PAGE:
I straightened in my chair. Behind me, rain rattled against the window pane that provided the only source of natural light in my long narrow office. I sifted through my brain’s memory banks until something clicked into place. The local media hadn’t given it much play, but I recalled some details. The decomposing corpse of a young woman had been found several weeks ago, buried in the rain-softened soil next to the denuded concrete foundation of what had once been a house on Buena Vista Avenue, in that part of Oakland where the East Bay fire a few years back had consumed people and animals as well as houses and vegetation. A construction crew doing some work on the lot had found the body which, as far as I knew, had not been identified.

“What do you know about that body?”

“I don’t know anything about it.” Her voice was as cold as her eyes. The turbaned head tilted slightly to one side. She sucked on her cigarette and recrossed her legs.

“Then why did you come to see me, Mrs. Smith?” My impatience showed in my voice. “If that’s really your name.”

“Want to see my driver’s license?” she snapped, her tone matched by the poisonous twist of her lips.

She reached into her clutch bag, then tossed a brown eelskin wallet at my face. I caught the missile in midair and opened it, scanning the credit cards and the California driver’s license with the usual unflattering photo. Her name was Smith, all right, Mrs. Naomi C. Smith. She lived at an address in Piedmont, an upper-middle-class enclave completely surrounded by Oakland, where expensive houses sat on winding hilly streets shaded by trees.

I sighed. Despite my antipathy toward this woman, she had roused my curiosity.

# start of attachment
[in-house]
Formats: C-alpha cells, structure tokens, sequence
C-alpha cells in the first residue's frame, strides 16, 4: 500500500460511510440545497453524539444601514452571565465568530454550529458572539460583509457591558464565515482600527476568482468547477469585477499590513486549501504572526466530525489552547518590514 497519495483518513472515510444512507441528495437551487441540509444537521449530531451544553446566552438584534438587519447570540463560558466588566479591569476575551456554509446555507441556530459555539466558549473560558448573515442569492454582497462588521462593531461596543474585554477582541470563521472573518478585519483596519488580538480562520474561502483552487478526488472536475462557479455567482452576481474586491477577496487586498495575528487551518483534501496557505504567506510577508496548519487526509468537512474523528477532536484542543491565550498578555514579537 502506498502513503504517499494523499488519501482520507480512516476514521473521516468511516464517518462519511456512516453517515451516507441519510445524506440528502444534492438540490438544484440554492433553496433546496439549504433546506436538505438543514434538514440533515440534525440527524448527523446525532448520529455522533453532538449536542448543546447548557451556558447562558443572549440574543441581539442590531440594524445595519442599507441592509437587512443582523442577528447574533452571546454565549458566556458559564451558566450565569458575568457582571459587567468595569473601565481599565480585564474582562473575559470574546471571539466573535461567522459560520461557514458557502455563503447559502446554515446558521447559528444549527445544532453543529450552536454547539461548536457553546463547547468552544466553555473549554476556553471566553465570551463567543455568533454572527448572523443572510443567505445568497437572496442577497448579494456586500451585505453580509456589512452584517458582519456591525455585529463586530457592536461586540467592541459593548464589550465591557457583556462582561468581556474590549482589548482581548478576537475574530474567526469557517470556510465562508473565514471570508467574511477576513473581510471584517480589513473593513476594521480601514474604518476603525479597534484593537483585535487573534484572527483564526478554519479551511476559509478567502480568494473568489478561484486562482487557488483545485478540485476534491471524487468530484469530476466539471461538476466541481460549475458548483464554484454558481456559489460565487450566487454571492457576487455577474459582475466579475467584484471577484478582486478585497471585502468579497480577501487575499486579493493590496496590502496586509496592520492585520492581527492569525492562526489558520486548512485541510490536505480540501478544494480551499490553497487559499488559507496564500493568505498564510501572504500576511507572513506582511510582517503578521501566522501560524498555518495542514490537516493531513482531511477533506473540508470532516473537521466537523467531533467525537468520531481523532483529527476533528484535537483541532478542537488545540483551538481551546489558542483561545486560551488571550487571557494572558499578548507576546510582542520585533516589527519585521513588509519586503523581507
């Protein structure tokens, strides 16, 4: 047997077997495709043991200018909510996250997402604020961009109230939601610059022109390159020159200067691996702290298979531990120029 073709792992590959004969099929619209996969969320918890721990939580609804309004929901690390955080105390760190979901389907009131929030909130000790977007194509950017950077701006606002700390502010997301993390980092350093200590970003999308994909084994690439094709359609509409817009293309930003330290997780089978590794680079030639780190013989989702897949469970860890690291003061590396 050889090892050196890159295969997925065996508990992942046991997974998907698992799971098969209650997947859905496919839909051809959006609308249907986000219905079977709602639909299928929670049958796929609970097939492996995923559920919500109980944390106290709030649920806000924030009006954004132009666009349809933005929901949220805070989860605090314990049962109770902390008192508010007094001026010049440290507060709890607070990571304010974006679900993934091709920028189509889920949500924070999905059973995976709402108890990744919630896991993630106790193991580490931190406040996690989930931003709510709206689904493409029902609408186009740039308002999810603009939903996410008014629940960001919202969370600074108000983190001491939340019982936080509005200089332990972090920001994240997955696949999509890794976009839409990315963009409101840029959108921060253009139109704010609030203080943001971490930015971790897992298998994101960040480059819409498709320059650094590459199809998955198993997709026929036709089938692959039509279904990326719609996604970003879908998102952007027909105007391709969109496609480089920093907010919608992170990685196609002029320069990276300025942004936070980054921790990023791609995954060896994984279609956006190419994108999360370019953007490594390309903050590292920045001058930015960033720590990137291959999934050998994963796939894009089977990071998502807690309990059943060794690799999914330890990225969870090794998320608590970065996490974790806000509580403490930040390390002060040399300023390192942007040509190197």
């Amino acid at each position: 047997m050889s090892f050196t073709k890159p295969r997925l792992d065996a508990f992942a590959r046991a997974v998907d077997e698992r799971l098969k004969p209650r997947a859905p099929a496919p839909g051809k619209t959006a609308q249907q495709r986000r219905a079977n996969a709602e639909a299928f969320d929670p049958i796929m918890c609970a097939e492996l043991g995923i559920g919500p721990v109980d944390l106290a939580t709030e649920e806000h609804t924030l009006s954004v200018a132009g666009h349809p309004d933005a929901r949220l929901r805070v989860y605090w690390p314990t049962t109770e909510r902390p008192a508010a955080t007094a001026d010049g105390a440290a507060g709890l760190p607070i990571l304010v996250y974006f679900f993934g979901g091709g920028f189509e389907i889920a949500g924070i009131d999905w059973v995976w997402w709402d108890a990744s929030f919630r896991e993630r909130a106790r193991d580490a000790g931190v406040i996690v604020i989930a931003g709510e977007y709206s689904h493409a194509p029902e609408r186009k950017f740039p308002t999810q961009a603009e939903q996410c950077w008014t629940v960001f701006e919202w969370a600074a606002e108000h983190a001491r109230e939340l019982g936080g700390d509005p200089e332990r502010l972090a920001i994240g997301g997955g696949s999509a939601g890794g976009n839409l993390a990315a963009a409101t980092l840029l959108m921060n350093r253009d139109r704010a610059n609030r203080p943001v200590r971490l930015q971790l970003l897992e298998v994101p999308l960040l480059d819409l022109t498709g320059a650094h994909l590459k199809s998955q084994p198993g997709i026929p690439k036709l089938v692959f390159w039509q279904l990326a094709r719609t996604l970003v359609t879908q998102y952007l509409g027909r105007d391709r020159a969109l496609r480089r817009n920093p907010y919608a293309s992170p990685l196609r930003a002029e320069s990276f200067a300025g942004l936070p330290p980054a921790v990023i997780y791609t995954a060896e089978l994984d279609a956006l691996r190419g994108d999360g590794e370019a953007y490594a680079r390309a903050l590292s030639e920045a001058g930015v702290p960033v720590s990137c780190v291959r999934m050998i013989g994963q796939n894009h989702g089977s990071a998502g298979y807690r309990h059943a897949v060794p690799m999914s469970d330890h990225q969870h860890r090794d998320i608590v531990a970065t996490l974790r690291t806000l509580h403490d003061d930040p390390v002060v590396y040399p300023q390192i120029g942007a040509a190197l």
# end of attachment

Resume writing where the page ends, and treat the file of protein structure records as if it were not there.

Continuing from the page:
“What is it you want, Mrs. Smith?”

“I want you to find out who that girl was.”

“Why?” She didn’t answer. “I don’t work in a vacuum. Either you level with me or you find yourself another private investigator.”

She took her time answering. When she spoke, her thin lips curved, more like a grimace than a smile.

“I think it may be my daughter.”

I sat back and stared at her. “Why are you here? You should be talking to the police. I can give you the names of the detectives handling the case.” As I knew from the account in theOakland Tribune, they were my ex-husband, Sid Vernon, and his partner, Wayne Hobart.

She looked as horrified as if I’d suggested she peddle crack in the Grand Lobby of the Paramount Theatre.

“I don’t want the police. I want discretion.”

The rain spattering against the window behind me increased in intensity as I looked across my desk, trying to read the woman’s face. What she wasn’t telling me spoke a lot louder than anything she’d said so far. Why didn’t I just send her out the door? She grated on me like fingernails screeching down a blackboard.

Maybe it was the whole mother-and-daughter thing. I’m a veteran of that particular war myself. Maybe it was the thought of that unclaimed, unidentified, unmourned body lying in a refrigerated drawer over at the coroner’s office, with no one offering to bury it again, this time in a coffin, with some flowers and a few words said over it.

I picked up my blue ceramic mug, took a sip of my coffee and discovered that it had gone cold.

“When was the last time you saw your daughter?”